We have been growing a Geodesic Dome Greenhouse garden since 2011, it’s time for an update on what we like most on this greenhouse.
Our first GeoDome was an 18-foot all wood structure with windows and a door. It had a water tank and passive heating and cooling using a car radiator.
We built our second 15-foot geodesic dome in 2017 with piped hubs/connectors. You can read all about the builds and more under the Geodome Greenhouse category.
The Geodetic Dome shape
When we first started looking for a greenhouse to build in our yard, these things caught our attention about the Geodesic dome:
- Very unique, lightweight structure
- Stable in wind and under snow
- Optimal light absorption
- Has the most growing ground space
- A unique hang-out place
- An eye catcher
After almost a decade of having one of these domes, we would second every one of these statements. We have had heavy snow loads on the dome and it did hold just fine. It also has proved to be stable in storms.
The light absorption is what we probably love the most. As soon as there is a sunbeam in the morning it fills the dome and heats it up. In a cold climate, this is important. It really is a special place to grow food.
Windows or no windows
Our first dome had windows that could automatically open and close. It was convenient and we thought a necessity. However, in our second dome, we went with no window ventilation to capture all the heat inside the dome and store it in the water tank.
So far we are doing well with it. The dome is significantly warmer, and we were able to push our growing season last fall till October 24. We get our first fall frost at the beginning of September.
There is a moisture build up though. In our dry climate, it has not been too much of an issue, and even this summer where it seems to rain quite frequently, plants are still doing well. We are watching it closely though. After all, it is not conventional to have a greenhouse without ventilation, just a door.
Passive Heating and cooling the greenhouse
Having a greenhouse without windows would not be possible without our car radiator heating and cooling system. The pump and fan are running day and night.
During the day the system cools the space and heats it up at night. Since it depends on solar heat, the temperature varies. During a stretch of cold days and nights, the average daily water temperature does go down. Still, it allows us to prolong the growing season in the spring and in the fall. Also, in cool summer night below 10C degrees, the dome holds around 15C, much better for heat-loving plants.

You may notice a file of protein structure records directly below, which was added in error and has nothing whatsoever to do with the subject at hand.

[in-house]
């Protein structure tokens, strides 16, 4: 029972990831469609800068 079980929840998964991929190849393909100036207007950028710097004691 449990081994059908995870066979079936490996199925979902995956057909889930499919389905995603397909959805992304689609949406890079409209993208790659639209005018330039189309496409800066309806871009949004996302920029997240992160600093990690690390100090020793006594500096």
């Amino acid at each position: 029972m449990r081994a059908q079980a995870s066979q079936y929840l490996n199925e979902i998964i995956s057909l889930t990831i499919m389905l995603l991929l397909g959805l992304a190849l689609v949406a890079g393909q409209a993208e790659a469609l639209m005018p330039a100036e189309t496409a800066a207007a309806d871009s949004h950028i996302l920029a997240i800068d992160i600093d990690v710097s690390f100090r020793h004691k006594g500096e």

During hot and sunny days, the system prevents the greenhouse from overheating. The constant air movement also adds to the benefits.
Even though we would consider this system as active, it does not need electricity to heat the water. Its purpose is to equalize the temperature in the hot days and cool summer nights which are very common in our area. Since power is needed only for the water pump and the fan, the bill is fairly low and worth it for us.
The greenhouse garden
Last, but not least the most important part is the growth in the greenhouse. As you know we use our greenhouse as a garden, not just to start plants or so. Read more about growing a greenhouse garden here.
Here a short video update, enjoy!
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I love the progress your domes have made! I wonder if you could convert the dome to solar energy for the electricity. You could pick up a solar panel to mount just outside the dome and a boat battery to act as a buffer.
Thank you! I’m sure we could convert the dome to solar if we wanted too. At this stage though, we are okay with not being off grid.
I live in Tennessee, hardly the north, but I am going to keep up with your information because a lot of it seems to be able to be useful anywhere.
Happy to hear that, thank you.
Tony Irving says
Hi Love your dome, hoping to build one in Iowa that is one half glazing and the other half a solid insulating material, painted white on that half to reflect sunlight for growing.Sort of a snow globe half covered and the other clear.Do you think this is remotely feasible?
It depends on where you are on our beautiful planet earth and also what is the goal. If you are more south and/or if you want to use the dome for winter growing, this is a great option. The north side will be more isolated, keeping more heat inside. If you are up north, and the greenhouse is used for summer growing, it will block out a lot of sunshine. You would not be able to take advantage of the very long northern summer sun hours. Hope this makes sense.